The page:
Housing Hub has secured interim funding from City of Chilliwack.

Sitting and sleeping on downtown sidewalks could net $100 fine in Penticton

The measure, which still requires final approval, would be enforced between May and Sept. 30

Sitting and sleeping on some downtown sidewalks could be banned in Penticton, this summer as part of the city’s plan to crack down on loitering.

Councillors have voted 5-2 in favour of amending the Good Neighbourhood Bylaw, giving police and bylaw officers the power to hand out tickets for $100 fines.

READ MORE: 100 Homes seeks to add Penticton to federal homelessness strategy

The measure, which still requires final approval, would be enforced between May and Sept. 30 and cover about a dozen blocks on Ellis, Martin and Main streets.

Coun. Jake Kimberly told a council meeting it’s “unfortunate” the city has to resort to such a plan but loitering “interferes with the residents who pay for those sidewalks, it interferes with businesses that pay taxes to operate those stores.”

Coun. Campbell Watt, who voted against the bylaw, expressed concern about how it may affect people watching a parade, for example, and said he’s not comfortable “pushing people out.”

Coun. Julius Bloomfield agreed, saying the change would only target the “symptom” of a lack of affordable housing and should include public input.

“I know there’s a lot of support, but I know there’s a lot of concern as well,” Bloomfield said.

The bylaw already places limits on panhandling and the changes are aimed at those who are sleeping, loitering or deemed to be causing a nuisance in the designated areas, which make up about 17 per cent of the downtown sidewalk length.

Bylaw services supervisor Tina Siebert told council the approach is meant to be minimally restrictive and her staff tries to “balance the heart with the hammer” in its dealings with people.

Development services manager Anthony Haddad said the three streets selected for the loitering ban were chosen because they’ve either been revitalized or are up-and-coming areas.

Other tentatively approved amendments to the Good Neighbour Bylaw would change the definition of street to include vacant storefronts, ban the connection of recreational vehicles to the city sewer system and prohibit the installation of lights that shine onto adjacent properties.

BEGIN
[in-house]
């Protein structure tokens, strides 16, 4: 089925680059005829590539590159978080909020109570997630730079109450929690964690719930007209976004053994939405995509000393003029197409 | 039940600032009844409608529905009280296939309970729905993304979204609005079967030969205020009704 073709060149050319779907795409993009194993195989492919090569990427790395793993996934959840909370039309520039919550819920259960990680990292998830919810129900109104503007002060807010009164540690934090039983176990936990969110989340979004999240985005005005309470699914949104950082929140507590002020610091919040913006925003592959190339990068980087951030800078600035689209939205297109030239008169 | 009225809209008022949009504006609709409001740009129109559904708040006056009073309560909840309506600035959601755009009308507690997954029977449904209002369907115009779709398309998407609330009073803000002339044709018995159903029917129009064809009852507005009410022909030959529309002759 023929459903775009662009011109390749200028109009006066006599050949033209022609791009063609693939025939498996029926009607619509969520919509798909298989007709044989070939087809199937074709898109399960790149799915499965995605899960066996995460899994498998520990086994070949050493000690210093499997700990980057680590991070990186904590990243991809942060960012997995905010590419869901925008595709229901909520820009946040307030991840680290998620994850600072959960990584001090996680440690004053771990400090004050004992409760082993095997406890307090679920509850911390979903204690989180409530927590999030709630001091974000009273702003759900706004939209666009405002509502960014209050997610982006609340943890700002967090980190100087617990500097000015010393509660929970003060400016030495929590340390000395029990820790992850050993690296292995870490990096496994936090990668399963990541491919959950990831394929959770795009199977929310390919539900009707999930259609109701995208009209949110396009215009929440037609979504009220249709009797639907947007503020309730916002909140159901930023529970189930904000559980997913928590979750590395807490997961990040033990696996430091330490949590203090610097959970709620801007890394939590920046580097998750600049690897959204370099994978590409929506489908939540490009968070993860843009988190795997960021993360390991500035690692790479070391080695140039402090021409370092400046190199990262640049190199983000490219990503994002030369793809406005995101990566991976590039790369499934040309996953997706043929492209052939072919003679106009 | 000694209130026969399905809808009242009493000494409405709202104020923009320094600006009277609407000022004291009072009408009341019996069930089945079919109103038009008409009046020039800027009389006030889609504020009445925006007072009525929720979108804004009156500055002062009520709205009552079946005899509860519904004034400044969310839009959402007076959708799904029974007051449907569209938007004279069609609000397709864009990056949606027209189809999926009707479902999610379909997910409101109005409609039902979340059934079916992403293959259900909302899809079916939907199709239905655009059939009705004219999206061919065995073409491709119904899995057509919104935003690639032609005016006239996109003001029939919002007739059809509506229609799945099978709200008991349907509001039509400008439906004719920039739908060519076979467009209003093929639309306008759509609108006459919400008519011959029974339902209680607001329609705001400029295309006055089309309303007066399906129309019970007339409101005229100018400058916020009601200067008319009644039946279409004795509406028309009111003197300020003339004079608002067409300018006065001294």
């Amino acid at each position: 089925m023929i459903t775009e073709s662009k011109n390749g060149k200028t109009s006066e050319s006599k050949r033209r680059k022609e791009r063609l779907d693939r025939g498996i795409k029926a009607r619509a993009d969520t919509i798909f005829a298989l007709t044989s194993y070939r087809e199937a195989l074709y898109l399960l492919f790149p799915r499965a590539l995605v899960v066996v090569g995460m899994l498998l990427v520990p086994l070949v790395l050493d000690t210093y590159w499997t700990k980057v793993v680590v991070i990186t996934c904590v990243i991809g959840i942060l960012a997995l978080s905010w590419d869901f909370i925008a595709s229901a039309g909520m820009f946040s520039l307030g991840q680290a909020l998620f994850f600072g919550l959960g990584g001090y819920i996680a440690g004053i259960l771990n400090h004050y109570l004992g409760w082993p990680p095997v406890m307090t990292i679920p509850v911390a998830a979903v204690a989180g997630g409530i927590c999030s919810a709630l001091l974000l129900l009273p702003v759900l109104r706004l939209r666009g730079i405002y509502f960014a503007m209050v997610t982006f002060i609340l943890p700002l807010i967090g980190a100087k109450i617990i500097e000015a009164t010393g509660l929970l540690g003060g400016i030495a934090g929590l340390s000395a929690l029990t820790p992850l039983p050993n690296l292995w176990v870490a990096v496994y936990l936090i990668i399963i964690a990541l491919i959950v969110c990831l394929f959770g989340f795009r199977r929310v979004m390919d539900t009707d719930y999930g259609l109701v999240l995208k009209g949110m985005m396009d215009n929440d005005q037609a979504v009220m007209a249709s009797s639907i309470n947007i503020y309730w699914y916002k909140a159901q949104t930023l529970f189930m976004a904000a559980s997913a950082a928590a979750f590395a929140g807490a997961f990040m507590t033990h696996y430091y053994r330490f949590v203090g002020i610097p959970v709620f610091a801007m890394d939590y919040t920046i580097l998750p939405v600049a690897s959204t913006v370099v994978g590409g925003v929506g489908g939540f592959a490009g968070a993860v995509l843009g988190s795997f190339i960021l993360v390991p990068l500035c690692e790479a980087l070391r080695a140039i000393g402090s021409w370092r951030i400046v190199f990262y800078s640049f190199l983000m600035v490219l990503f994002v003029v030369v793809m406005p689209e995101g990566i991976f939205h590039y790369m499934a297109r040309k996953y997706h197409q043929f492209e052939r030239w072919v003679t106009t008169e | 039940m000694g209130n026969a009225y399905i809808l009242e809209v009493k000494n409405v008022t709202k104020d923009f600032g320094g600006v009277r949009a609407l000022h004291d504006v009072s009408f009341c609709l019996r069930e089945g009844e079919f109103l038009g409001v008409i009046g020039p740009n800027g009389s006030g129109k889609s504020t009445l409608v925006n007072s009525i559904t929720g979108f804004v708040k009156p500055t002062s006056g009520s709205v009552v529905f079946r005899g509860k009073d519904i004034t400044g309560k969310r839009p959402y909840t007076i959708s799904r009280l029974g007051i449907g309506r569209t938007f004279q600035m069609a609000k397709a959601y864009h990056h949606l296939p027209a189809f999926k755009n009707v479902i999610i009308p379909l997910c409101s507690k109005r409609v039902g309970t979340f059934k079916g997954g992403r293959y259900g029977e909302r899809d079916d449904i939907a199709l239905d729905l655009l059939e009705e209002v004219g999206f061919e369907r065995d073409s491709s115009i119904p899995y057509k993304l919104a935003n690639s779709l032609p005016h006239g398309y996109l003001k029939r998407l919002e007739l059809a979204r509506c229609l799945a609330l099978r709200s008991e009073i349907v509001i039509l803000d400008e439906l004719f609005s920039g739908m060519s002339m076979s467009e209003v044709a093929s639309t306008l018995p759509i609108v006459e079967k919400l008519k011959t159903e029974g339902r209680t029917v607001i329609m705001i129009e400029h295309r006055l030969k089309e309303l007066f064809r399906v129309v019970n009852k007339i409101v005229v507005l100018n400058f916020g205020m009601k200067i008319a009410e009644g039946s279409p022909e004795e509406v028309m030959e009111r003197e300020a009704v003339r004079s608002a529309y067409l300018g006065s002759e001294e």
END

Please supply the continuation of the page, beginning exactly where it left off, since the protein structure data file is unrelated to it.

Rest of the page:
The amendment will be back before council for final approval at a meeting on June 4.

Joe Fries, The Penticton Herald, The Canadian Press

Like us on Facebook and follow us on Twitter.

Just Posted

Tolko’s Heffley Creek mill to close for 10 days

Financial pressure continues to plague the forestry industry in B.C.

Former Darfield resident charged with possession of stolen truck and property

Barriere RCMP report that Heidi Ericka Wichmann, formerly of Darfield, B.C., was… Continue reading

Timber belongs to the people of the North Thompson Valley, not to any forest company

Regarding Canfor’s request to transfer TFL-18 and A18688 to Interfor

Clearwater ready for upcoming Half Marathon

The Candle Creek Half Marathon is quickly approaching and organizers want the… Continue reading

A peachy day at the canning workshop

A canning workshop held Aug. 8, at the Lions Hall in Barriere,… Continue reading

VIDEO: Canadian zoos’ captive breeding programs help preserve endangered species

Programs considered last-ditch effort to prevent local extinctions of turtles, butterflies and more

Vancouver man arrested after pregnant woman’s SUV stolen, then crashed

Police are recommending charges against a 22-year-old Vancouver man

Elections Canada to assess ‘partisan’ climate change rhetoric case by case

People’s Party of Canada Leader Maxime Bernier has said climate change is not an emergency nor caused by human

Unseasonable snow forces campers out of northeastern B.C. provincial park

Storm brought as much as 35 centimetres of snow to the Fort Nelson, Muncho Lake Park-Stone Mountain Park

B.C. log export rules killing us, northwest harvester says

NorthPac Forestry says Skeena Sawmills has plenty of timber

Environment groups warned saying climate change is real could be seen as partisan

Talk of climate change could be viewed as advocating against Maxime Bernier, the leader of the People’s Party of Canada

Search crews find 4-year-old boy who went missing near Mackenzie

George went missing early Saturday afternoon

Most Read